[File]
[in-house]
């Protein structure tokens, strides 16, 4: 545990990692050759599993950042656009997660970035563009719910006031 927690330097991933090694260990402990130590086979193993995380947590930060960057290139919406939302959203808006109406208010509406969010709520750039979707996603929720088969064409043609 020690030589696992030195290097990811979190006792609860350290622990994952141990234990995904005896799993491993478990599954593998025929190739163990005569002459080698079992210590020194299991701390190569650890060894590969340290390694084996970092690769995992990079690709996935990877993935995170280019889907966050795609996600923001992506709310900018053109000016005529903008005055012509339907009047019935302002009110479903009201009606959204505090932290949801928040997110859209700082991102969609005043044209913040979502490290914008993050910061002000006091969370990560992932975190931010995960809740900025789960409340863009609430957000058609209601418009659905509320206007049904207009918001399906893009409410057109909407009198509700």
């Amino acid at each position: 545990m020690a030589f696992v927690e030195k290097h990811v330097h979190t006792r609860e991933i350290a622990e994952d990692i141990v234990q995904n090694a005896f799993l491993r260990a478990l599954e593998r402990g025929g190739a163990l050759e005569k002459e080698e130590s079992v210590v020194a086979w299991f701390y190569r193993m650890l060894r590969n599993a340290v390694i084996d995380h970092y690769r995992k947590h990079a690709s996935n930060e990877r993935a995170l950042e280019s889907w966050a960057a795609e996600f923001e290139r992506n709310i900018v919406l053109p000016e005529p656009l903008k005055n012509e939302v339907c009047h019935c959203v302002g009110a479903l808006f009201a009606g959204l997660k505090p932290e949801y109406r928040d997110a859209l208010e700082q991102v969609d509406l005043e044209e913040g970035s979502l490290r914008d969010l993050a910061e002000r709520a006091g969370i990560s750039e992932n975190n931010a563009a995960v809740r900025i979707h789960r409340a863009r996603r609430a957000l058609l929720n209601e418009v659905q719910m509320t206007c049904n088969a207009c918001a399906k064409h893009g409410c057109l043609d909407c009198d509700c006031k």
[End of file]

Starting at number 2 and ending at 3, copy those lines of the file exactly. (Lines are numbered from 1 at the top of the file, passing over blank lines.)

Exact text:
């Protein structure tokens, strides 16, 4: 545990990692050759599993950042656009997660970035563009719910006031 927690330097991933090694260990402990130590086979193993995380947590930060960057290139919406939302959203808006109406208010509406969010709520750039979707996603929720088969064409043609 020690030589696992030195290097990811979190006792609860350290622990994952141990234990995904005896799993491993478990599954593998025929190739163990005569002459080698079992210590020194299991701390190569650890060894590969340290390694084996970092690769995992990079690709996935990877993935995170280019889907966050795609996600923001992506709310900018053109000016005529903008005055012509339907009047019935302002009110479903009201009606959204505090932290949801928040997110859209700082991102969609005043044209913040979502490290914008993050910061002000006091969370990560992932975190931010995960809740900025789960409340863009609430957000058609209601418009659905509320206007049904207009918001399906893009409410057109909407009198509700």
């Amino acid at each position: 545990m020690a030589f696992v927690e030195k290097h990811v330097h979190t006792r609860e991933i350290a622990e994952d990692i141990v234990q995904n090694a005896f799993l491993r260990a478990l599954e593998r402990g025929g190739a163990l050759e005569k002459e080698e130590s079992v210590v020194a086979w299991f701390y190569r193993m650890l060894r590969n599993a340290v390694i084996d995380h970092y690769r995992k947590h990079a690709s996935n930060e990877r993935a995170l950042e280019s889907w966050a960057a795609e996600f923001e290139r992506n709310i900018v919406l053109p000016e005529p656009l903008k005055n012509e939302v339907c009047h019935c959203v302002g009110a479903l808006f009201a009606g959204l997660k505090p932290e949801y109406r928040d997110a859209l208010e700082q991102v969609d509406l005043e044209e913040g970035s979502l490290r914008d969010l993050a910061e002000r709520a006091g969370i990560s750039e992932n975190n931010a563009a995960v809740r900025i979707h789960r409340a863009r996603r609430a957000l058609l929720n209601e418009v659905q719910m509320t206007c049904n088969a207009c918001a399906k064409h893009g409410c057109l043609d909407c009198d509700c006031k």